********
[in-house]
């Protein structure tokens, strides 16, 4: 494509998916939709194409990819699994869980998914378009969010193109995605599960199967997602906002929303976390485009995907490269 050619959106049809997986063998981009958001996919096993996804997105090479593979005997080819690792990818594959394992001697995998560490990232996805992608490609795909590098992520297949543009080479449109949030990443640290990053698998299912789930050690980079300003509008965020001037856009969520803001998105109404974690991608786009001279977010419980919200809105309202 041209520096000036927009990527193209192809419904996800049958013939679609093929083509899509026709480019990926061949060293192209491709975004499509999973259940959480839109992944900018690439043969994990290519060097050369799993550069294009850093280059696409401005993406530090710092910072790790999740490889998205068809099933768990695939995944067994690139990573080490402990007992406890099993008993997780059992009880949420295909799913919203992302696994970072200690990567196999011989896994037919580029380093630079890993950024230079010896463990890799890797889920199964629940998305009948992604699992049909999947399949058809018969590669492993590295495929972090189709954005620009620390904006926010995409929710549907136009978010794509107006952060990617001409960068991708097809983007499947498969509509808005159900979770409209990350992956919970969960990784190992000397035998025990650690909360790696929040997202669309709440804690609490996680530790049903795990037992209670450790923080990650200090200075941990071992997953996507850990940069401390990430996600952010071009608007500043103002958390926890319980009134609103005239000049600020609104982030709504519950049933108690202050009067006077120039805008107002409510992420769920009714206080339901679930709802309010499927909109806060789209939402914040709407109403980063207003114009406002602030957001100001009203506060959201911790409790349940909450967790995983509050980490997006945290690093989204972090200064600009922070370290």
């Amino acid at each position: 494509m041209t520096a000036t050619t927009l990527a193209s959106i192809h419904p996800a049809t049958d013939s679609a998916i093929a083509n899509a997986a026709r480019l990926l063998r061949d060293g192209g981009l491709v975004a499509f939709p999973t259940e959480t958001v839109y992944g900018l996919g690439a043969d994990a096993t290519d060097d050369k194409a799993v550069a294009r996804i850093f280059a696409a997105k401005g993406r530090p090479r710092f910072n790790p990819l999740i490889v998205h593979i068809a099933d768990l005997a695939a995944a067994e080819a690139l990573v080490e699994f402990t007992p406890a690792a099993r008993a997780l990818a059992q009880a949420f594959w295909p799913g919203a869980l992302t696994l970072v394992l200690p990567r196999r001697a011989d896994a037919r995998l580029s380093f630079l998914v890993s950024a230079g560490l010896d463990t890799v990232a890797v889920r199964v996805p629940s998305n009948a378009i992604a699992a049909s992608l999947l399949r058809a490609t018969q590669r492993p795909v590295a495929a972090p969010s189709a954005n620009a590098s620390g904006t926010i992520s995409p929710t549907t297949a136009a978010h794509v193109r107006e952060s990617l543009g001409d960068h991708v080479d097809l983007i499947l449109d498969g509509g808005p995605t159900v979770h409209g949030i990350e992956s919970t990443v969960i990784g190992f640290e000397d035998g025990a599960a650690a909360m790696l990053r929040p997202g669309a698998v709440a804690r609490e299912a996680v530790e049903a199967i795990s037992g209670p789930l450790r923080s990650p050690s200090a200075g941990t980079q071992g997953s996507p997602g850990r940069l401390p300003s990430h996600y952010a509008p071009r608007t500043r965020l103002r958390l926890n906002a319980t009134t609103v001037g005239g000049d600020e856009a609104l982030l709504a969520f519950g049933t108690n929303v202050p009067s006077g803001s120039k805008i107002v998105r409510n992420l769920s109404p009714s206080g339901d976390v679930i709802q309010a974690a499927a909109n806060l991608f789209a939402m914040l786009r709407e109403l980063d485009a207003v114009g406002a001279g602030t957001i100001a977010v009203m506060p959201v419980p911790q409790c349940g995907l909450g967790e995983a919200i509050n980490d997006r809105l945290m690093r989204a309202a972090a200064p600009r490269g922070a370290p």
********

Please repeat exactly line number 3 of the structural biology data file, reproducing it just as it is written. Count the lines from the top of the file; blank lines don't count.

């Amino acid at each position: 494509m041209t520096a000036t050619t927009l990527a193209s959106i192809h419904p996800a049809t049958d013939s679609a998916i093929a083509n899509a997986a026709r480019l990926l063998r061949d060293g192209g981009l491709v975004a499509f939709p999973t259940e959480t958001v839109y992944g900018l996919g690439a043969d994990a096993t290519d060097d050369k194409a799993v550069a294009r996804i850093f280059a696409a997105k401005g993406r530090p090479r710092f910072n790790p990819l999740i490889v998205h593979i068809a099933d768990l005997a695939a995944a067994e080819a690139l990573v080490e699994f402990t007992p406890a690792a099993r008993a997780l990818a059992q009880a949420f594959w295909p799913g919203a869980l992302t696994l970072v394992l200690p990567r196999r001697a011989d896994a037919r995998l580029s380093f630079l998914v890993s950024a230079g560490l010896d463990t890799v990232a890797v889920r199964v996805p629940s998305n009948a378009i992604a699992a049909s992608l999947l399949r058809a490609t018969q590669r492993p795909v590295a495929a972090p969010s189709a954005n620009a590098s620390g904006t926010i992520s995409p929710t549907t297949a136009a978010h794509v193109r107006e952060s990617l543009g001409d960068h991708v080479d097809l983007i499947l449109d498969g509509g808005p995605t159900v979770h409209g949030i990350e992956s919970t990443v969960i990784g190992f640290e000397d035998g025990a599960a650690a909360m790696l990053r929040p997202g669309a698998v709440a804690r609490e299912a996680v530790e049903a199967i795990s037992g209670p789930l450790r923080s990650p050690s200090a200075g941990t980079q071992g997953s996507p997602g850990r940069l401390p300003s990430h996600y952010a509008p071009r608007t500043r965020l103002r958390l926890n906002a319980t009134t609103v001037g005239g000049d600020e856009a609104l982030l709504a969520f519950g049933t108690n929303v202050p009067s006077g803001s120039k805008i107002v998105r409510n992420l769920s109404p009714s206080g339901d976390v679930i709802q309010a974690a499927a909109n806060l991608f789209a939402m914040l786009r709407e109403l980063d485009a207003v114009g406002a001279g602030t957001i100001a977010v009203m506060p959201v419980p911790q409790c349940g995907l909450g967790e995983a919200i509050n980490d997006r809105l945290m690093r989204a309202a972090a200064p600009r490269g922070a370290p």